Truck freight still
looking for bottom
Apr 23, 2009 12:57 PM, By Jim Mele, editor-in-chief, Fleet Owner
PRINCETON NJ--While conditions will eventually turn around for the trucking industry, the growth experienced by for-hire carriers in 2005 and 2006 "may never come again," according to John White, president of U.S. Xpress Inc. Delivering an industry outlook to the 2009 ALK Technology Summit being held here, he called current economic conditions "a broad-based recession" and "the worst in the postwar era." Freight tonnage has dropped 13.4% from its peak in 2007, "and personally I don't think we've seen the bottom yet," he said.
As a leading economic indicator, trucking began to experience "a freefall in 2007," White said, which soon translated into "the largest drop in real GDP since 1991" and the loss of 4.5-million jobs since the beginning of 2008. US households have lost $8 trillion in net worth over that period, resulting in a $400 billion--or nearly 4%--drop in consumer spending, he told the summit.
Looking at trucking, the for-hire portion of the industry lost 79,600 jobs in 2008, and another 45,000 were axed in just the first quarter of this year, White said. After 3,000 trucking companies failed in 2008, that rate slowed to just 375 failures in the first quarter of 2009, largely due to sharply falling fuel prices, he said. "But I expect bankruptcies to pick up again now that fuel prices have stabilized," he added.
Freight losses in the truckload segment "are even more stunning," White told the group. Truckload carriers have seen a 23.3% decline in freight, or "the largest six-month drop in tonnage since 1993," he said. By segment, flatbed carriers saw tonnage decline 30% from a peak in June 2008, while dry van and tank carriers recorded 25% and 27% drops, respectively, from peak levels. "And it's affected all lengths of hauls: short, medium, and long," according to White.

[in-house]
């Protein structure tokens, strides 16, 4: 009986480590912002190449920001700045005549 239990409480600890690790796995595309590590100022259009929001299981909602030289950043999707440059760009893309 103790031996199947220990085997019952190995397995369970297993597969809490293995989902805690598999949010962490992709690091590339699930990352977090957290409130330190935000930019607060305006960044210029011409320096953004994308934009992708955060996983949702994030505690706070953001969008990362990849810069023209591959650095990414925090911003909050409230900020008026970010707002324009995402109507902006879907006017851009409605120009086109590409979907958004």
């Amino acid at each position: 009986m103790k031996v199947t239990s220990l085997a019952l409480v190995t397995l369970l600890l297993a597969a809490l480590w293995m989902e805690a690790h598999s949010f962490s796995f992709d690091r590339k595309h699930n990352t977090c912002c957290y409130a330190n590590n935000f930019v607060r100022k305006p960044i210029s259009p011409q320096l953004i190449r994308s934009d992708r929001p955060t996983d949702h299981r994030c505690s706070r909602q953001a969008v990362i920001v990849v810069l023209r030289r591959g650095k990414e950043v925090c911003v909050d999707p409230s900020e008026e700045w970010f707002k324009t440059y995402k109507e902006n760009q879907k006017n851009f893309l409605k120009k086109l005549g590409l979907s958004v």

The fleet at U.S. Xpress has shrunk from 5,600 power units at the beginning of 2008 to 5,150 currently, he reported, pointing out that another TL competitor has cut its fleet by 25% and indicates that it might cut another 20%. Between carrier bankruptcies and the downsizing of the remaining fleets, the industry has already lost 15% of its total capacity from 2007, White estimated.
One positive development driven by the economy has been a significant decrease in driver turnover. Citing numbers from a recent American Trucking Assns. study, White said the rate for large TL carriers had dropped from 130% in 2007 to 79% in 2008, while smaller fleets saw their turnover fall from 96% to 67% over the same period.
"However, it won't take much of an uptick in the economy to reignite driver issues," he said. "Also the aging (of the driver population) means we'll need 50,000 new entrants just to meet existing demand levels."
Turning to regulations and legislation, White identified upcoming highway reauthorization as a key issue for the industry, as well as for a sustained economic recovery. "Trucking is forecast to move 70% of all freight tonnage by 2018," dwarfing all other modes, he said. "Highways are important to the economy. We need a transportation policy that works in tandem with our energy policy and promotes highway safety."
If Congress doesn't have the will to address the funding issue, the country will be "on a collision course with national gridlock," White said. Improving highway infrastructure condition and capacity is "unavoidable and has to be addressed despite current economic difficulties," he added.
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